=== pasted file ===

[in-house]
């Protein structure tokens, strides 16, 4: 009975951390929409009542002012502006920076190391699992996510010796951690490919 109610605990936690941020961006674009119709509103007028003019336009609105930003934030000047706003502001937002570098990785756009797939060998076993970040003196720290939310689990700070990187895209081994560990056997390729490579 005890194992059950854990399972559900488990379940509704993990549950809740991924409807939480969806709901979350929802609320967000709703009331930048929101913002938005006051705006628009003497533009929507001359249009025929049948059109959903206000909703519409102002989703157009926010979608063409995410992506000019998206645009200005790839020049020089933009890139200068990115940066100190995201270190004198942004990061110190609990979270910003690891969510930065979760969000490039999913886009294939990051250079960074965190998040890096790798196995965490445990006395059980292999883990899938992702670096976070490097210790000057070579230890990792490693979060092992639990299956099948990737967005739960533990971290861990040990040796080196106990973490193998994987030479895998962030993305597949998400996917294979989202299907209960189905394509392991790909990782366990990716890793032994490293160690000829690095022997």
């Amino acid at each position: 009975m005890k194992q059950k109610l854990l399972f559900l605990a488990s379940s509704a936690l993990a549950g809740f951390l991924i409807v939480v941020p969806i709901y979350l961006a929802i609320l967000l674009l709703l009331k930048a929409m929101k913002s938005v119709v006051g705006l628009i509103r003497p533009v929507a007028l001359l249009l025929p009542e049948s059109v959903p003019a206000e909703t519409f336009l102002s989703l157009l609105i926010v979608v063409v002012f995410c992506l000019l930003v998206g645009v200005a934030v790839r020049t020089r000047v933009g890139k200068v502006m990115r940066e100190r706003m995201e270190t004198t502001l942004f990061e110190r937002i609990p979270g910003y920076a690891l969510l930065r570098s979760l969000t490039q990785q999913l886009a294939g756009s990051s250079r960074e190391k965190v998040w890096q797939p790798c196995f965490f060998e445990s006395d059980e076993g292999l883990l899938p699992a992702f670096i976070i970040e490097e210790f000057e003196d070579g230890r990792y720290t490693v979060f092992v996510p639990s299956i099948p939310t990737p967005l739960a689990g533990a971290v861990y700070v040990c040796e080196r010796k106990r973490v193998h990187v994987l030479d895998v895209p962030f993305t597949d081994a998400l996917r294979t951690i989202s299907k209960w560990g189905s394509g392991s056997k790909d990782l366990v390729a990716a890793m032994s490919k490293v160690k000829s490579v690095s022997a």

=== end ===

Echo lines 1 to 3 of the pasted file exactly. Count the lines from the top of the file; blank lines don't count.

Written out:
[in-house]
């Protein structure tokens, strides 16, 4: 009975951390929409009542002012502006920076190391699992996510010796951690490919 109610605990936690941020961006674009119709509103007028003019336009609105930003934030000047706003502001937002570098990785756009797939060998076993970040003196720290939310689990700070990187895209081994560990056997390729490579 005890194992059950854990399972559900488990379940509704993990549950809740991924409807939480969806709901979350929802609320967000709703009331930048929101913002938005006051705006628009003497533009929507001359249009025929049948059109959903206000909703519409102002989703157009926010979608063409995410992506000019998206645009200005790839020049020089933009890139200068990115940066100190995201270190004198942004990061110190609990979270910003690891969510930065979760969000490039999913886009294939990051250079960074965190998040890096790798196995965490445990006395059980292999883990899938992702670096976070490097210790000057070579230890990792490693979060092992639990299956099948990737967005739960533990971290861990040990040796080196106990973490193998994987030479895998962030993305597949998400996917294979989202299907209960189905394509392991790909990782366990990716890793032994490293160690000829690095022997």
């Amino acid at each position: 009975m005890k194992q059950k109610l854990l399972f559900l605990a488990s379940s509704a936690l993990a549950g809740f951390l991924i409807v939480v941020p969806i709901y979350l961006a929802i609320l967000l674009l709703l009331k930048a929409m929101k913002s938005v119709v006051g705006l628009i509103r003497p533009v929507a007028l001359l249009l025929p009542e049948s059109v959903p003019a206000e909703t519409f336009l102002s989703l157009l609105i926010v979608v063409v002012f995410c992506l000019l930003v998206g645009v200005a934030v790839r020049t020089r000047v933009g890139k200068v502006m990115r940066e100190r706003m995201e270190t004198t502001l942004f990061e110190r937002i609990p979270g910003y920076a690891l969510l930065r570098s979760l969000t490039q990785q999913l886009a294939g756009s990051s250079r960074e190391k965190v998040w890096q797939p790798c196995f965490f060998e445990s006395d059980e076993g292999l883990l899938p699992a992702f670096i976070i970040e490097e210790f000057e003196d070579g230890r990792y720290t490693v979060f092992v996510p639990s299956i099948p939310t990737p967005l739960a689990g533990a971290v861990y700070v040990c040796e080196r010796k106990r973490v193998h990187v994987l030479d895998v895209p962030f993305t597949d081994a998400l996917r294979t951690i989202s299907k209960w560990g189905s394509g392991s056997k790909d990782l366990v390729a990716a890793m032994s490919k490293v160690k000829s490579v690095s022997a």